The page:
The Innocents (2021)

The Innocents is a slow burn movie about four children who develop supernatural powers. The story follows their innocent play as it takes a dark turn and strange things begin to happen. Though the movie is slow, the payoff is worth it as the children’s abilities are gradually revealed.

The child actors’ performances are outstanding, and they carry the movie. The adults are mostly relegated to the background, but they do a respectable job in their supporting roles. The movie’s pacing is its biggest issue. It’s a slow movie that requires patience, but it’s rewarding.

The movie has been described as a horror movie, but the horror is more psychological than anything else. The story is more about the children’s journey as they discover their abilities and come to terms with what they can do. It is visually stunning, and the cinematography is excellent. It is set in the Norwegian countryside, and the scenery is breathtaking. The soundtrack is also excellent. Trier has a deep sense of direction, and he instils a feeling of dread and anxiety throughout the film.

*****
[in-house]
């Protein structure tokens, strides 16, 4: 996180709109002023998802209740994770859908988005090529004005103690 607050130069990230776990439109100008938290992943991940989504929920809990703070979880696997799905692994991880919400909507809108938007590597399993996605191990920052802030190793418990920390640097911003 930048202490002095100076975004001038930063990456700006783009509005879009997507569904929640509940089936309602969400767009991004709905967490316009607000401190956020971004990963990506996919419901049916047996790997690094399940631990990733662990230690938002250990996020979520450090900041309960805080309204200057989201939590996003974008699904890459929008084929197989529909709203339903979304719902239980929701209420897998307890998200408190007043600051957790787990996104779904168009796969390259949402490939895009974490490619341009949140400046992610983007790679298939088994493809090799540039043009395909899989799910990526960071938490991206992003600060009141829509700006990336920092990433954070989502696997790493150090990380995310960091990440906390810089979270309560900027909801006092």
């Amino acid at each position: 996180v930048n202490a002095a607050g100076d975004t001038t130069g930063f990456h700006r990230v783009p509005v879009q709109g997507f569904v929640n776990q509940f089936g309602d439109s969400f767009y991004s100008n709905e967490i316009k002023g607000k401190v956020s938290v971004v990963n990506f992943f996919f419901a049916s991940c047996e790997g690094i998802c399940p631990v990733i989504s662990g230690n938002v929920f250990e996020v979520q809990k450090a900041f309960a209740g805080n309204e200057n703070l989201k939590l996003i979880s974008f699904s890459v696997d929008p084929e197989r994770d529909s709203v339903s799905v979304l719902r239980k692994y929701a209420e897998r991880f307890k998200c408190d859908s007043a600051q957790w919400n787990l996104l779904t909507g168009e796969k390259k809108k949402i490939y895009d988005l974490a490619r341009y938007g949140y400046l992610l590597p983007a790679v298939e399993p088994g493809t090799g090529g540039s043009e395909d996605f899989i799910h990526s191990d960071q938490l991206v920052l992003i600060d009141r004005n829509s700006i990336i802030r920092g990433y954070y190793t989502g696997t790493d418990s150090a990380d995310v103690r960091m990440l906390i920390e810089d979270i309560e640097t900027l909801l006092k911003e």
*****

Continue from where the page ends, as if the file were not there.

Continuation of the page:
Thematically, the movie explores the nature of innocence and how it can be corrupted, and the power of friendship and how it can help us overcome our fears. The Innocents provides a disturbing insight into the complex emotions and development of childhood.

It’s a long film, but it’s worth watching for the patient.

Rating: 4 out of 5.

(In cinemas in Australia – check your movie guide for your local show times.)